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Analyst warns of police pay hike

A recent arbitration award giving city detectives a 28.7 percent salary increase would continue an unsustainable fiscal cycle in Boston and squeeze funding for basic city services, a fiscal watchdog warned Thursday.

Samuel R. Tyler, president of the Boston Municipal Research Bureau, said the award would likely spur demands for higher pay from all four uniformed police unions, the firefighters’ union, whose contract expires next year, and 35 other city employee unions.

“The concern is that this is going to continue to ratchet up demands for salary increases for all city unions,’’ said Tyler, whose organization is financed by businesses and nonprofits.

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In a decision last month, independent arbitrator Lawrence T. Holden Jr. ordered the city to give the Boston Police Detectives Benevolent Society union a salary increase spanning July 1, 2010 to June 30, 2016, at an estimated cost of $22.8 million. A lawyer representing the administration of Mayor Martin J. Walsh called the decision “disappointing.”

David Sweeney, the city’s chief financial officer, said the detectives award represents a roughly 29 percent pay increase, compared with 25 percent for other police unions, 19 percent for members of the firefighters’ union, and 12.6 percent for civilian unions.

“An award of this size would result in a payout of approximately $23 million this year and an annual increase of nearly $9 million going forward,’’ Sweeney said in a prepared statement. “The city’s outside counsel is reviewing the arbitrator’s award and the city’s options.”

Tyler stopped short of urging the council to reject the award, saying more review is needed. But he cautioned councilors to consider the long-term fiscal effects it would have on the city.

Growing labor costs eat up two-thirds of the city’s budget, making it difficult for officials to invest in critical areas such as personnel, prekindergarten, and other basic city services.

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The mayor has struggled to boost his prekindergarten plan, partly because of costs. An advisory committee empaneled by Walsh issued its recommendations more than a year ago on how to create a universal program, but the mayor has not released its findings to the Globe, saying the city has no means of paying for it.

Tyler said the size of the award given the detectives is a result of a ripple effect that began in 2010, when an arbitrator ordered the city to give the Boston Firefighters Union a 19.1 percent pay increase over six years. In 2013, another arbitrator seeking parity in compensation with firefighters awarded the Boston Police Patrolmen’s Association a contract at an estimated cost of $87.2 million over six years.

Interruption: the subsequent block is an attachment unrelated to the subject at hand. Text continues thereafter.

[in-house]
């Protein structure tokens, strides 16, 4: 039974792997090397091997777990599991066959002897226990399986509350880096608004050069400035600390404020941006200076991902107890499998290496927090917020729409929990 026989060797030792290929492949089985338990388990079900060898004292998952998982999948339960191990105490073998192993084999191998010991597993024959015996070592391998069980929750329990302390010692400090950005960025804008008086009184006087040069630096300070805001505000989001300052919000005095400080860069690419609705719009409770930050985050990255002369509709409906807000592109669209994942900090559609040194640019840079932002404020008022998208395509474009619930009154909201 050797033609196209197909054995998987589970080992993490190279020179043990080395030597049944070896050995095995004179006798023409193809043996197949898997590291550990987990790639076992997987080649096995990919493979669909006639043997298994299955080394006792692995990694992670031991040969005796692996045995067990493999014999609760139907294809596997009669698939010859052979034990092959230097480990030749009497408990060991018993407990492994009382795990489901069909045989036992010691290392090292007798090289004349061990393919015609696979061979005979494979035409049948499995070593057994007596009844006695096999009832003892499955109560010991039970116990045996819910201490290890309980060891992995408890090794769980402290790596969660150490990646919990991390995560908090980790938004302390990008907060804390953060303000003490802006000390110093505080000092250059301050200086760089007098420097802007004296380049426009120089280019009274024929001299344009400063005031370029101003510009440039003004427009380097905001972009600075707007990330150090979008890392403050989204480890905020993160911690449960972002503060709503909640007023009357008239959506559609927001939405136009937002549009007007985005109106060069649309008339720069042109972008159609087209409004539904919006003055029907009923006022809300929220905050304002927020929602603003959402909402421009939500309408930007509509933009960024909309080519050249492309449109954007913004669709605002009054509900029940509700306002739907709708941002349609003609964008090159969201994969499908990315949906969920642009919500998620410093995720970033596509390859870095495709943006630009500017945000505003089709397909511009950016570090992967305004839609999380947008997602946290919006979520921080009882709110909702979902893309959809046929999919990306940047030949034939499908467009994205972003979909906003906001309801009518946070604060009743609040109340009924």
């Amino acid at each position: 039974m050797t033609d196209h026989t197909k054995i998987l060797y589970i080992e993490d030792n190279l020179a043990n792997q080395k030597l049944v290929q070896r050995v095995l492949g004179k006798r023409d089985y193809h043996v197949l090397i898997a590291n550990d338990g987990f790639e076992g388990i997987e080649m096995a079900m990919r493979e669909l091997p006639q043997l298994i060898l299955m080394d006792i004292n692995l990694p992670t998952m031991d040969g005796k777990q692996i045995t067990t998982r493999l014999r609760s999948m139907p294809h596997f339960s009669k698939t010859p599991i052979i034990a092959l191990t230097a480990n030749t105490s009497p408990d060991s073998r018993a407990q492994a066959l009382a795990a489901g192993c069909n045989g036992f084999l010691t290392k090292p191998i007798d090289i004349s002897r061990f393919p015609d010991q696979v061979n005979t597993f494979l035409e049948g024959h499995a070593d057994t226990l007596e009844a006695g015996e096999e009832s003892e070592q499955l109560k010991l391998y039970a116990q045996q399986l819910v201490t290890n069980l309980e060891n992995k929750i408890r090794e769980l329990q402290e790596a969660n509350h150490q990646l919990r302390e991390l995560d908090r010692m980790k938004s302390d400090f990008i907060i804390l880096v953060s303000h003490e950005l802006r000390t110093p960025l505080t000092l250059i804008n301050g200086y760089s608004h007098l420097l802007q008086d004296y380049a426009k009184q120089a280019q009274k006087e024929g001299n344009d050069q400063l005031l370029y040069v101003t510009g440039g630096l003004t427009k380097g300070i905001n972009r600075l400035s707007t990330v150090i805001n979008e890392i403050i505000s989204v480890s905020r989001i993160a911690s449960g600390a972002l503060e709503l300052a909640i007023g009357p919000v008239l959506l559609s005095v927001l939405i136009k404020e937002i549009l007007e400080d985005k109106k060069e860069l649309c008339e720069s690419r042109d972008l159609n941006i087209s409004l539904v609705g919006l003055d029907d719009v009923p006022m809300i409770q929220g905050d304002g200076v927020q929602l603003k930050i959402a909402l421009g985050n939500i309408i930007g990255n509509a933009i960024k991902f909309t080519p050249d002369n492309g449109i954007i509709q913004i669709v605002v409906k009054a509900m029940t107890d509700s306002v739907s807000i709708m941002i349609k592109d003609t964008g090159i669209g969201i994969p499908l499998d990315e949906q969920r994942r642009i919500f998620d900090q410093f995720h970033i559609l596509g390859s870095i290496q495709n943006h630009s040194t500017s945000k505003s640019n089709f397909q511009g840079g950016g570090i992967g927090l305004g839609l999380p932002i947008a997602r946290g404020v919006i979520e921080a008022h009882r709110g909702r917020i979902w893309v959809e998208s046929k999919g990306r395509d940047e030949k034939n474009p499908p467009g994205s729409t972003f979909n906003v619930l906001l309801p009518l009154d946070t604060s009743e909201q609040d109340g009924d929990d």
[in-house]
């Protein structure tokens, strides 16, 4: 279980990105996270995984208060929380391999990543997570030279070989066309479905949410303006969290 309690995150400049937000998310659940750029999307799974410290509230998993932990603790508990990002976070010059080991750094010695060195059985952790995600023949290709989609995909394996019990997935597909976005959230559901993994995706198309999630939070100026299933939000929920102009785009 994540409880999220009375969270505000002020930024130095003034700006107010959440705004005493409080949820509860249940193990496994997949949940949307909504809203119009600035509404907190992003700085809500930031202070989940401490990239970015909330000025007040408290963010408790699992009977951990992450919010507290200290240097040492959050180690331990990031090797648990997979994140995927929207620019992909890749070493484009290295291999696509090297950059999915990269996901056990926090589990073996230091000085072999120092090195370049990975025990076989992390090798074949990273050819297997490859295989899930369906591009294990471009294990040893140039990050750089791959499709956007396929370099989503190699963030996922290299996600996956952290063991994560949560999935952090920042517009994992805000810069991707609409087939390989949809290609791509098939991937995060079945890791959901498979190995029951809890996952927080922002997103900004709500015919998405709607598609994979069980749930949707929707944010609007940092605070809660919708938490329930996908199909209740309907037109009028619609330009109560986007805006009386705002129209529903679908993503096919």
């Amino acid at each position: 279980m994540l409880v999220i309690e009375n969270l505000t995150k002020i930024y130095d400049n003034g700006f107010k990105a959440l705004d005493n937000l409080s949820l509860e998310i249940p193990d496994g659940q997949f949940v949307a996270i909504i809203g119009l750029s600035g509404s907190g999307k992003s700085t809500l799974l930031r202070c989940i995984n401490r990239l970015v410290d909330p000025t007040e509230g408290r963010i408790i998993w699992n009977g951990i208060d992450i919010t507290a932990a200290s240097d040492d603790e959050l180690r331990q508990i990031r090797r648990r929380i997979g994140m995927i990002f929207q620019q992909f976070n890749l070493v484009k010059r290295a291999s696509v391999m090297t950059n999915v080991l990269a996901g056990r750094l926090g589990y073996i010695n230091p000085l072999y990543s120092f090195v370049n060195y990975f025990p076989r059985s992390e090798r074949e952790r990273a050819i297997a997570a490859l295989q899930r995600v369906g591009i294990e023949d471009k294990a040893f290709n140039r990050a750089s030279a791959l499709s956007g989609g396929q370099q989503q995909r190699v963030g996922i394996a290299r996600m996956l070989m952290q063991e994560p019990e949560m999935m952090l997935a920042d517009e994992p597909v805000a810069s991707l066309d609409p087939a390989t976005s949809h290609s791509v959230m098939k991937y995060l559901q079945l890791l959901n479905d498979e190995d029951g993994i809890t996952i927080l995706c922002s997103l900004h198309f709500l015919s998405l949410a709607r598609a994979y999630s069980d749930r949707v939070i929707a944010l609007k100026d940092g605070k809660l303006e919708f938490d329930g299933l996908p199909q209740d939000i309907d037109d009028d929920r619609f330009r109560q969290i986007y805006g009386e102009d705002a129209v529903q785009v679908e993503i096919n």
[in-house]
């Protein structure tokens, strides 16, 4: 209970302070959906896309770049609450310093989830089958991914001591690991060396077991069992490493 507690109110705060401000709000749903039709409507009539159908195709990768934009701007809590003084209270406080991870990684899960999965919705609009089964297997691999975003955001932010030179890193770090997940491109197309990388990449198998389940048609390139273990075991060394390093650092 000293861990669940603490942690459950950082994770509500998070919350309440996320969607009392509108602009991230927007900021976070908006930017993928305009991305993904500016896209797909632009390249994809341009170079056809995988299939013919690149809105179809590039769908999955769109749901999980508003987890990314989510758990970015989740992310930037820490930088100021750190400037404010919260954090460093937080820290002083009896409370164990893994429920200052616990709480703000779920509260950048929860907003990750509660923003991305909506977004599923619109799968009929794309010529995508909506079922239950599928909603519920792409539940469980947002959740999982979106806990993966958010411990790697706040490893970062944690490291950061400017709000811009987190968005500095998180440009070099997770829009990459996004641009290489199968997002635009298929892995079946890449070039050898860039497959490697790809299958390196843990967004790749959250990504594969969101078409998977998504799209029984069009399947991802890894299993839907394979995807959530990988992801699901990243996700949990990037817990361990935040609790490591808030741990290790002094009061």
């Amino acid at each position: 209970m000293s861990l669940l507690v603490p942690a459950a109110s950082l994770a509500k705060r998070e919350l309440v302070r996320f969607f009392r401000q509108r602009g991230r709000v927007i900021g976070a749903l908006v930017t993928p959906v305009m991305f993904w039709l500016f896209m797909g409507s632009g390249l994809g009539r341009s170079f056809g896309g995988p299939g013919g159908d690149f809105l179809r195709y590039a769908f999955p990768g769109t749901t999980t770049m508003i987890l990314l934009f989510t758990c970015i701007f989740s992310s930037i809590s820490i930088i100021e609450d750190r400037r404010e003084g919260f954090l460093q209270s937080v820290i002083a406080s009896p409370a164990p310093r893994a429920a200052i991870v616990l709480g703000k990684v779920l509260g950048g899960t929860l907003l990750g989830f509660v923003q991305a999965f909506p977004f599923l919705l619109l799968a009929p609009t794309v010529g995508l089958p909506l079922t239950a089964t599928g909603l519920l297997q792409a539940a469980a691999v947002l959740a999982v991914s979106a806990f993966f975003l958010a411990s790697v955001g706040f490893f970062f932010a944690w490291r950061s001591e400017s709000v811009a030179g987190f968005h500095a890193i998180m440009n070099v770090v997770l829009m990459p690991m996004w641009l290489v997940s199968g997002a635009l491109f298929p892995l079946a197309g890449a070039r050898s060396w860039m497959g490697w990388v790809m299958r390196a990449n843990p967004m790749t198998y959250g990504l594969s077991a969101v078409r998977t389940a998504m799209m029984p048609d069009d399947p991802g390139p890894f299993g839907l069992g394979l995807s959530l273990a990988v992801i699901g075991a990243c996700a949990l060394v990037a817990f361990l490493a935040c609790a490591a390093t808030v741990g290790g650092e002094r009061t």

The detectives sought even higher pay than the patrolmen’s association, setting up a troubling pattern for other unions, Tyler said.

The city was notified of the arbitrator’s decision on Dec. 21, with 30 days to present it to the Boston City Council for a vote. The measure will likely be taken up by the council’s Ways and Means Committee and hearings will be held on the matter before councilors decide.

If the council rejects the award, both the Walsh administration and the Boston Police Detectives Benevolent Society union would have to return to the bargaining table.

Council President Michelle Wu said the award has not yet come before the council, and there is no timeline yet for a vote.

“We will weigh the award carefully through a comprehensive public hearing process, once it has been filed with the council,’’ Wu said.

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Many of the councilors contacted said they were unprepared to comment on the award without first seeing it.

“It would be irresponsible to comment without having the physical document to review,’’ Councilor at-Large Ayanna Pressley said in response to a Globe inquiry.

Only Annissa Essaibi-George, the newly elected at-large councilor from Dorchester, said she would support the binding arbitration decision.

An aide for Andrea Joy Campbell, who was also just elected, said the councilor is adjusting in her new role and “gathering all relevant information on the matter as we get set up in City Hall.”

Councilor Salvatore LaMattina, who also has not seen the award, said he was concerned that members of the city’s largest unions, including public safety officials and teachers, receive higher paying contracts than other city unions. He said the city should establish a more uniform system for all employees .

“I respect our public safety officials. They work really hard. They put their life on the line so it’s hard,’’ LaMattina said. “The system that we have now is broken. And it’s going to get worse. The fire union, the teachers union [will be] seeing this 28 percent and they are going to want more.”


Meghan E. Irons can be reached at meghan.irons@globe.com. Follow her on Twitter @meghanirons.